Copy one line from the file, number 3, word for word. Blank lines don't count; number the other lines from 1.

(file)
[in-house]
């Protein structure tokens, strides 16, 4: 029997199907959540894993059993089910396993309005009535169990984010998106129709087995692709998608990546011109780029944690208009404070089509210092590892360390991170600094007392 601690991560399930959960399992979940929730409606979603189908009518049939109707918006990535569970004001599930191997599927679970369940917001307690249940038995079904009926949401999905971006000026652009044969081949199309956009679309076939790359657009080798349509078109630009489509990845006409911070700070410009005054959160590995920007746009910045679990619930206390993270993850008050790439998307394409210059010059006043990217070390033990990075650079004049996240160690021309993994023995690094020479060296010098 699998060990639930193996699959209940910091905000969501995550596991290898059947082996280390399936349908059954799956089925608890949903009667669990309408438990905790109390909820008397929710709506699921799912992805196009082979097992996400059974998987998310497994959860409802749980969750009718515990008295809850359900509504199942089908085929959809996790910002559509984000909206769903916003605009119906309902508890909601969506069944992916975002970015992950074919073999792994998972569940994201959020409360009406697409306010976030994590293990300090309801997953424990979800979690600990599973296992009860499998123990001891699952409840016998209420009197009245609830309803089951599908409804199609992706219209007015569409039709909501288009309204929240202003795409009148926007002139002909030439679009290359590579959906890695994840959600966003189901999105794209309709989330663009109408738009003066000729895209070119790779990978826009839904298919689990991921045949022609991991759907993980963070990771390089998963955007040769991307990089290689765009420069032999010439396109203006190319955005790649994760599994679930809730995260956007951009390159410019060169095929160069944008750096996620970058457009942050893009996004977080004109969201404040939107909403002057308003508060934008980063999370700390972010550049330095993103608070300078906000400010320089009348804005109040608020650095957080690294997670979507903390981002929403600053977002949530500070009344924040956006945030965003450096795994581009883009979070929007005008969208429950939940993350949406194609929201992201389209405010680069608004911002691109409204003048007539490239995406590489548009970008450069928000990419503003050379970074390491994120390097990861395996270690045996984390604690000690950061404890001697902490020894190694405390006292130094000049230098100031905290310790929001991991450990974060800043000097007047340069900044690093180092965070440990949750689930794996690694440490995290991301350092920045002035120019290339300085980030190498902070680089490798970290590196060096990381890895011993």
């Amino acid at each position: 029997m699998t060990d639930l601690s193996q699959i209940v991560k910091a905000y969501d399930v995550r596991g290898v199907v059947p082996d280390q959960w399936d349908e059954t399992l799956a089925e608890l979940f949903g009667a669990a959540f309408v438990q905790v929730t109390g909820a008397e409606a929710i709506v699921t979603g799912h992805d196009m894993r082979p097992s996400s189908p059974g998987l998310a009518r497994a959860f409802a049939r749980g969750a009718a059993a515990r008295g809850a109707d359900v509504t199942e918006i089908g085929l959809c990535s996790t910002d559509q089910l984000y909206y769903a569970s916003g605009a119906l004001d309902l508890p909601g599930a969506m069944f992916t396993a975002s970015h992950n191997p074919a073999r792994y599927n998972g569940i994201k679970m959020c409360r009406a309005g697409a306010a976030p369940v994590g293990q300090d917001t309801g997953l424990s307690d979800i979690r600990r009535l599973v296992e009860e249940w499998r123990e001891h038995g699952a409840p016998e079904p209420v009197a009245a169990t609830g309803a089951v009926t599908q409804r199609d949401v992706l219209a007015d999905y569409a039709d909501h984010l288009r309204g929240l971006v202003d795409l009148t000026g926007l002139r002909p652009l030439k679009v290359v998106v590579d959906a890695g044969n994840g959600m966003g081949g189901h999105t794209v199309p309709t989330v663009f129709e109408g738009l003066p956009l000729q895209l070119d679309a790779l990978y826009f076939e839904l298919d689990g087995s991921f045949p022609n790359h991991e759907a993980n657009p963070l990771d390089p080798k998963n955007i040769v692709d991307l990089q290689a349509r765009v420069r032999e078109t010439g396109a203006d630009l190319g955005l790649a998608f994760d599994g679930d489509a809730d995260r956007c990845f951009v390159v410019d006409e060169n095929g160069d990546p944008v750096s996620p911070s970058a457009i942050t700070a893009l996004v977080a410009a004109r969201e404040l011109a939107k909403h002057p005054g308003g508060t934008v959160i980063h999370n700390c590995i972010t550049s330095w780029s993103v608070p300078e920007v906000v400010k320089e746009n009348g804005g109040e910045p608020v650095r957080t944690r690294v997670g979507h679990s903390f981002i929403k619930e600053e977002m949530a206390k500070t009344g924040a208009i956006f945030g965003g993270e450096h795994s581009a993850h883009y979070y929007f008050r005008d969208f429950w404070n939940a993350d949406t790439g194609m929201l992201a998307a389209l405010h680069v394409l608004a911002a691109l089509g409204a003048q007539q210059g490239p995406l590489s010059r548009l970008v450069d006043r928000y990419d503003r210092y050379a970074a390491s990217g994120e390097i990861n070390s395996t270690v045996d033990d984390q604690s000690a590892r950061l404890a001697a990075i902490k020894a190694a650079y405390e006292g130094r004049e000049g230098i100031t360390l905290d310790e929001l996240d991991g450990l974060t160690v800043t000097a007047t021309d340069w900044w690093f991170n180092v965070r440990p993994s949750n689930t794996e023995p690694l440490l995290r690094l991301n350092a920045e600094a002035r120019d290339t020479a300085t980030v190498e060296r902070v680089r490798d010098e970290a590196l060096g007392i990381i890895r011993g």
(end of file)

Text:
């Amino acid at each position: 029997m699998t060990d639930l601690s193996q699959i209940v991560k910091a905000y969501d399930v995550r596991g290898v199907v059947p082996d280390q959960w399936d349908e059954t399992l799956a089925e608890l979940f949903g009667a669990a959540f309408v438990q905790v929730t109390g909820a008397e409606a929710i709506v699921t979603g799912h992805d196009m894993r082979p097992s996400s189908p059974g998987l998310a009518r497994a959860f409802a049939r749980g969750a009718a059993a515990r008295g809850a109707d359900v509504t199942e918006i089908g085929l959809c990535s996790t910002d559509q089910l984000y909206y769903a569970s916003g605009a119906l004001d309902l508890p909601g599930a969506m069944f992916t396993a975002s970015h992950n191997p074919a073999r792994y599927n998972g569940i994201k679970m959020c409360r009406a309005g697409a306010a976030p369940v994590g293990q300090d917001t309801g997953l424990s307690d979800i979690r600990r009535l599973v296992e009860e249940w499998r123990e001891h038995g699952a409840p016998e079904p209420v009197a009245a169990t609830g309803a089951v009926t599908q409804r199609d949401v992706l219209a007015d999905y569409a039709d909501h984010l288009r309204g929240l971006v202003d795409l009148t000026g926007l002139r002909p652009l030439k679009v290359v998106v590579d959906a890695g044969n994840g959600m966003g081949g189901h999105t794209v199309p309709t989330v663009f129709e109408g738009l003066p956009l000729q895209l070119d679309a790779l990978y826009f076939e839904l298919d689990g087995s991921f045949p022609n790359h991991e759907a993980n657009p963070l990771d390089p080798k998963n955007i040769v692709d991307l990089q290689a349509r765009v420069r032999e078109t010439g396109a203006d630009l190319g955005l790649a998608f994760d599994g679930d489509a809730d995260r956007c990845f951009v390159v410019d006409e060169n095929g160069d990546p944008v750096s996620p911070s970058a457009i942050t700070a893009l996004v977080a410009a004109r969201e404040l011109a939107k909403h002057p005054g308003g508060t934008v959160i980063h999370n700390c590995i972010t550049s330095w780029s993103v608070p300078e920007v906000v400010k320089e746009n009348g804005g109040e910045p608020v650095r957080t944690r690294v997670g979507h679990s903390f981002i929403k619930e600053e977002m949530a206390k500070t009344g924040a208009i956006f945030g965003g993270e450096h795994s581009a993850h883009y979070y929007f008050r005008d969208f429950w404070n939940a993350d949406t790439g194609m929201l992201a998307a389209l405010h680069v394409l608004a911002a691109l089509g409204a003048q007539q210059g490239p995406l590489s010059r548009l970008v450069d006043r928000y990419d503003r210092y050379a970074a390491s990217g994120e390097i990861n070390s395996t270690v045996d033990d984390q604690s000690a590892r950061l404890a001697a990075i902490k020894a190694a650079y405390e006292g130094r004049e000049g230098i100031t360390l905290d310790e929001l996240d991991g450990l974060t160690v800043t000097a007047t021309d340069w900044w690093f991170n180092v965070r440990p993994s949750n689930t794996e023995p690694l440490l995290r690094l991301n350092a920045e600094a002035r120019d290339t020479a300085t980030v190498e060296r902070v680089r490798d010098e970290a590196l060096g007392i990381i890895r011993g």